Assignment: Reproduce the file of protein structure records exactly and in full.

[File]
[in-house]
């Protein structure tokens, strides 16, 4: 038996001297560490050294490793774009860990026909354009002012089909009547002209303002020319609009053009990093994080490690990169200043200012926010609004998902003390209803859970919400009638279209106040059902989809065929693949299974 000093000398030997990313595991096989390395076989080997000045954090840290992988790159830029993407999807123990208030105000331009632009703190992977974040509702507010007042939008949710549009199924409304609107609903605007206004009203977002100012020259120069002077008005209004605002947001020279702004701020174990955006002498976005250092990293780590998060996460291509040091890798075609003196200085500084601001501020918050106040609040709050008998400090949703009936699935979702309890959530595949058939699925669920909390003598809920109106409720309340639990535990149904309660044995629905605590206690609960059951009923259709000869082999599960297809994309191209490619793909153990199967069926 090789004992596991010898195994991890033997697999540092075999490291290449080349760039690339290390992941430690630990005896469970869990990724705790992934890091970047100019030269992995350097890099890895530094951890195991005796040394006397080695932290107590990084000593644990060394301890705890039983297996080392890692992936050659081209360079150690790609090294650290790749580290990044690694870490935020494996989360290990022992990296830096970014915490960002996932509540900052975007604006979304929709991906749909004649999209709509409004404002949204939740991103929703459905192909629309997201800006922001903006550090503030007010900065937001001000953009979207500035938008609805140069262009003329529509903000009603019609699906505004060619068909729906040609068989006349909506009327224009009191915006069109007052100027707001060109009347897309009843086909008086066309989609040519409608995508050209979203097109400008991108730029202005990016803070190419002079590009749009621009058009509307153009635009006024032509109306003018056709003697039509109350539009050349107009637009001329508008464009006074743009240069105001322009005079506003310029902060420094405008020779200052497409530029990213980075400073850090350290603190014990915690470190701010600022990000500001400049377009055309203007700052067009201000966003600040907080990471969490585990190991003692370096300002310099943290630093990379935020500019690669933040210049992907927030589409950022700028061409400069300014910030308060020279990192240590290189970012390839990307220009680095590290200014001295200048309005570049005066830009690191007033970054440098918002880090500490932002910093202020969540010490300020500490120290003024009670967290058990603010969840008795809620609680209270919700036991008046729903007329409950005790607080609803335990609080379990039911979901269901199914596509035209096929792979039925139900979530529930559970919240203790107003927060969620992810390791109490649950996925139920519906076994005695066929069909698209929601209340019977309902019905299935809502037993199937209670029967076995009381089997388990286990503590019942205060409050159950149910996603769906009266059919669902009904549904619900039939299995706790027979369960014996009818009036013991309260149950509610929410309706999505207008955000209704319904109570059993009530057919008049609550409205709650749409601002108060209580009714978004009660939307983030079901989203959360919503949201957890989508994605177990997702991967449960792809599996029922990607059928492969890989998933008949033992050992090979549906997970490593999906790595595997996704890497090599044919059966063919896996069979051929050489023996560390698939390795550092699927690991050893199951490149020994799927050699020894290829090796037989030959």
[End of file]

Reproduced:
[in-house]
């Protein structure tokens, strides 16, 4: 038996001297560490050294490793774009860990026909354009002012089909009547002209303002020319609009053009990093994080490690990169200043200012926010609004998902003390209803859970919400009638279209106040059902989809065929693949299974 000093000398030997990313595991096989390395076989080997000045954090840290992988790159830029993407999807123990208030105000331009632009703190992977974040509702507010007042939008949710549009199924409304609107609903605007206004009203977002100012020259120069002077008005209004605002947001020279702004701020174990955006002498976005250092990293780590998060996460291509040091890798075609003196200085500084601001501020918050106040609040709050008998400090949703009936699935979702309890959530595949058939699925669920909390003598809920109106409720309340639990535990149904309660044995629905605590206690609960059951009923259709000869082999599960297809994309191209490619793909153990199967069926 090789004992596991010898195994991890033997697999540092075999490291290449080349760039690339290390992941430690630990005896469970869990990724705790992934890091970047100019030269992995350097890099890895530094951890195991005796040394006397080695932290107590990084000593644990060394301890705890039983297996080392890692992936050659081209360079150690790609090294650290790749580290990044690694870490935020494996989360290990022992990296830096970014915490960002996932509540900052975007604006979304929709991906749909004649999209709509409004404002949204939740991103929703459905192909629309997201800006922001903006550090503030007010900065937001001000953009979207500035938008609805140069262009003329529509903000009603019609699906505004060619068909729906040609068989006349909506009327224009009191915006069109007052100027707001060109009347897309009843086909008086066309989609040519409608995508050209979203097109400008991108730029202005990016803070190419002079590009749009621009058009509307153009635009006024032509109306003018056709003697039509109350539009050349107009637009001329508008464009006074743009240069105001322009005079506003310029902060420094405008020779200052497409530029990213980075400073850090350290603190014990915690470190701010600022990000500001400049377009055309203007700052067009201000966003600040907080990471969490585990190991003692370096300002310099943290630093990379935020500019690669933040210049992907927030589409950022700028061409400069300014910030308060020279990192240590290189970012390839990307220009680095590290200014001295200048309005570049005066830009690191007033970054440098918002880090500490932002910093202020969540010490300020500490120290003024009670967290058990603010969840008795809620609680209270919700036991008046729903007329409950005790607080609803335990609080379990039911979901269901199914596509035209096929792979039925139900979530529930559970919240203790107003927060969620992810390791109490649950996925139920519906076994005695066929069909698209929601209340019977309902019905299935809502037993199937209670029967076995009381089997388990286990503590019942205060409050159950149910996603769906009266059919669902009904549904619900039939299995706790027979369960014996009818009036013991309260149950509610929410309706999505207008955000209704319904109570059993009530057919008049609550409205709650749409601002108060209580009714978004009660939307983030079901989203959360919503949201957890989508994605177990997702991967449960792809599996029922990607059928492969890989998933008949033992050992090979549906997970490593999906790595595997996704890497090599044919059966063919896996069979051929050489023996560390698939390795550092699927690991050893199951490149020994799927050699020894290829090796037989030959």